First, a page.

Four Italian Philosophers on the Covid-19 Emergency
Since it began, 2020 has been “the year of the coronavirus.” In recent weeks, we have witnessed the spread of the virus not only in China, but also in Asia, Europe, and the US. As I write this post, I have just heard the news that all of Italy (not just the north, as previously ordered) is going into lockdown, a measure about which, as an Italian, I have considerable apprehension. I was in Italy during the first outbreak, when some municipalities were isolated. Within a few days, many cities in northern Italy had imposed a slowdown; and within a couple of weeks, hospital ICUs in the north were filled with infected people. Overloaded, they could not cope with the emergency. The government has thus decided to extend the measures adopted for the Lombardy region and some municipalities in the north, to the entire country: schools and gathering places (theaters, museums, cinemas, gyms, etc.) were shuttered, recreational activities suspended, and bars and restaurants closed after 6 pm. Companies also let employees work from home whenever possible, or put them on vacation. It is not difficult to imagine the crises faced by small businesses as well as by the whole entertainment and tourism sector.
In this dramatic situation, where travel and meetings are reduced to the bare minimum, all we can do is stop and wait. But, putting aside for a minute the difficulties we face, we also are given time that we usually don’t enjoy in our daily frenzy. So that we can think about what is happening now, about what we would like our everyday life to become, the changes that are now inevitable, and the new life that awaits us, time is necessary; this time is a “luxury” that we are not always able to afford.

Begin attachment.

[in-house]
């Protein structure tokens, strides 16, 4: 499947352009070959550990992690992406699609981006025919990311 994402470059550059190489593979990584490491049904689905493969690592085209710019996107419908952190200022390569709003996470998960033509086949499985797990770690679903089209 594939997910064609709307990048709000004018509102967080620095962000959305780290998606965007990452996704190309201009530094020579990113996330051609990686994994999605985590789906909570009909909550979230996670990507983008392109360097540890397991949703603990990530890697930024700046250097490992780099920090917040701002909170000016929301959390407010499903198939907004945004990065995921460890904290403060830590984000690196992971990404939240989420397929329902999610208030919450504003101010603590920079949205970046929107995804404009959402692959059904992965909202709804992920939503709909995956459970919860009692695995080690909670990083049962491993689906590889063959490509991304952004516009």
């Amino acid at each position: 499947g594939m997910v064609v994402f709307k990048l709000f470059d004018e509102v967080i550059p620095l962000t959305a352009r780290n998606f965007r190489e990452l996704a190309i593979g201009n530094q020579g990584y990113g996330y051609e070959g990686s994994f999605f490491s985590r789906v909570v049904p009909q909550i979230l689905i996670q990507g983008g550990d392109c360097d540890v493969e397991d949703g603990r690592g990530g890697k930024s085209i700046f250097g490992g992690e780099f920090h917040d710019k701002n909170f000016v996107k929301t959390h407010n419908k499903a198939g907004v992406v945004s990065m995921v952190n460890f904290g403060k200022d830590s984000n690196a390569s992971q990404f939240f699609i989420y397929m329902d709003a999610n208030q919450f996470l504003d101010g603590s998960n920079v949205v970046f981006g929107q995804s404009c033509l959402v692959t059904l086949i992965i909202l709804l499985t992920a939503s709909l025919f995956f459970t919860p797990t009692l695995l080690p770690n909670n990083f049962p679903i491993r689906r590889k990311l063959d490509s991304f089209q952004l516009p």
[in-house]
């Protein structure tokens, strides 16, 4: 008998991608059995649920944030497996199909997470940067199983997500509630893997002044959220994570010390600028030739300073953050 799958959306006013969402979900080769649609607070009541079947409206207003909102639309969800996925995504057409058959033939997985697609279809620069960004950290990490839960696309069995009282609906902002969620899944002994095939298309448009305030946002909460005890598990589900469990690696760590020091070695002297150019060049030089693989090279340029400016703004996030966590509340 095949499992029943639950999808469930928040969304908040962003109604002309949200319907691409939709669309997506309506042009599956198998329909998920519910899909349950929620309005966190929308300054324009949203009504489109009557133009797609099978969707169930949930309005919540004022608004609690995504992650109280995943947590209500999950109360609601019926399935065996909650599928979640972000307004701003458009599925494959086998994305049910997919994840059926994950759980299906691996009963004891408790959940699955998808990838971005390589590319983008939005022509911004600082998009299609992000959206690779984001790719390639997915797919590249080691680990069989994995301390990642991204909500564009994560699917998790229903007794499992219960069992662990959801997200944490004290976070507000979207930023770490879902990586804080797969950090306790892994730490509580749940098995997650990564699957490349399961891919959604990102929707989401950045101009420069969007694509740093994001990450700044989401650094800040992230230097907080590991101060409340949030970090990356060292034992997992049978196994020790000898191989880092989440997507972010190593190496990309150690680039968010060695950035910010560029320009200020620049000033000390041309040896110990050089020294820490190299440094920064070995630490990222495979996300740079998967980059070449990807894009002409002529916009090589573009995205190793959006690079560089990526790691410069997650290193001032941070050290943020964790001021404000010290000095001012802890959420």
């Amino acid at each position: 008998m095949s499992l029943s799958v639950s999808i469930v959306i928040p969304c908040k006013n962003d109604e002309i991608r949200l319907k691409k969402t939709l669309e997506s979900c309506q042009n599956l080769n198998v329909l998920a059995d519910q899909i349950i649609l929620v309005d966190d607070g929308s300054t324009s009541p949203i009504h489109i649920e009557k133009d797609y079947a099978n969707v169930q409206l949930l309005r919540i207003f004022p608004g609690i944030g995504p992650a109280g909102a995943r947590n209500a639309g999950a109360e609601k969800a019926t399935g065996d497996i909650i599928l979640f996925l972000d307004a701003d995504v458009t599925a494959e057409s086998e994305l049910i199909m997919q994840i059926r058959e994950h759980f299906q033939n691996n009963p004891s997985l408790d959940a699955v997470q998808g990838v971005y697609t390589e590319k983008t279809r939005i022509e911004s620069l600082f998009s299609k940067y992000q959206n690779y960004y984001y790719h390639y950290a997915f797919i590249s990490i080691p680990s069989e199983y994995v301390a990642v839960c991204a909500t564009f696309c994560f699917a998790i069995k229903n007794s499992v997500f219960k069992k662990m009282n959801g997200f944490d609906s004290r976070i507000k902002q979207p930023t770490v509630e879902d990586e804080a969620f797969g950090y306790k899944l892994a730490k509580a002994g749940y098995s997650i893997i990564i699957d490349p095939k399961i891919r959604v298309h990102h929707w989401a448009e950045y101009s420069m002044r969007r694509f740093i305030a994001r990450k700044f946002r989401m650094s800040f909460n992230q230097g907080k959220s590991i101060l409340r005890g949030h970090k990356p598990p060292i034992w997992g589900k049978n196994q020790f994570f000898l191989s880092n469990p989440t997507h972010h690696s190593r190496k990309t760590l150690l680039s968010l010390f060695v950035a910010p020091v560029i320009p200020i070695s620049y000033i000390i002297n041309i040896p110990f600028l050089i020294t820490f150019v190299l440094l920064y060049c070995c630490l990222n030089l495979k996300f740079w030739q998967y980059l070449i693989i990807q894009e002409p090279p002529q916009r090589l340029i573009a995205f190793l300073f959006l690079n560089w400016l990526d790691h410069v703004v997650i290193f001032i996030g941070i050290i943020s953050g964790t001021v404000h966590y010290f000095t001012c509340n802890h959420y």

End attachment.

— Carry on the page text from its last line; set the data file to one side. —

One reflection on this emergency comes from four philosophers (Giorgio Agamben, Jean-Luc Nancy, Roberto Esposito, & Luca Paltrinieri), starting from a comment published in the newspaper Il manifesto by Agamben on February 26, 2020. Theirs is a wide-ranging philosophical reflection on the epidemic, politics, biopolitics, and the globalized world. “The invention of an epidemic” (here’s the Italian original and the English translation) is the title of Agamben’s piece, an accusation against the “frenetic, irrational and absolutely unwarranted emergency measures” adopted by the Italian government. Agamben denies the severity of the virus (“a variant of flu”) and claims that the climate of panic is fueled by the media. (While I was in Italy, television news and political talk shows did not, to be honest, address any other topic.) In this crisis, the media, together with the authorities, have caused – he believes – a “true state of exception.” The core of Agamben’s criticism lies in the tendency to “use the state of exception as a normal governing paradigm,” which, as in the cases of the fight against terrorism, offers the government an opportunity to centralize power by limiting individual freedom. Moreover, the “state of fear” that we see now, according to Agamben, has been consolidated in individual consciences in recent years and “translates into a real need for states collective panic.” As an example, we can cite the rushes to supermarkets to buy anything left on the shelves or the escape from the lockdown areas.
Jean-Luc Nancy is the first to respond to Agamben (“Eccezione virale” on Antinomie, February 28, 2020; a partial English translation is “Viral Intrusions and (other) Friendships”). Rather than strengthening the power of the state, which is now reduced to a mere executor, Nancy focuses on the “viral exception – biological, computer, cultural – that is pandemic.” The exception has become the rule, and it is fueled by the intensification of the technical interconnections that have spread to every aspect of our life.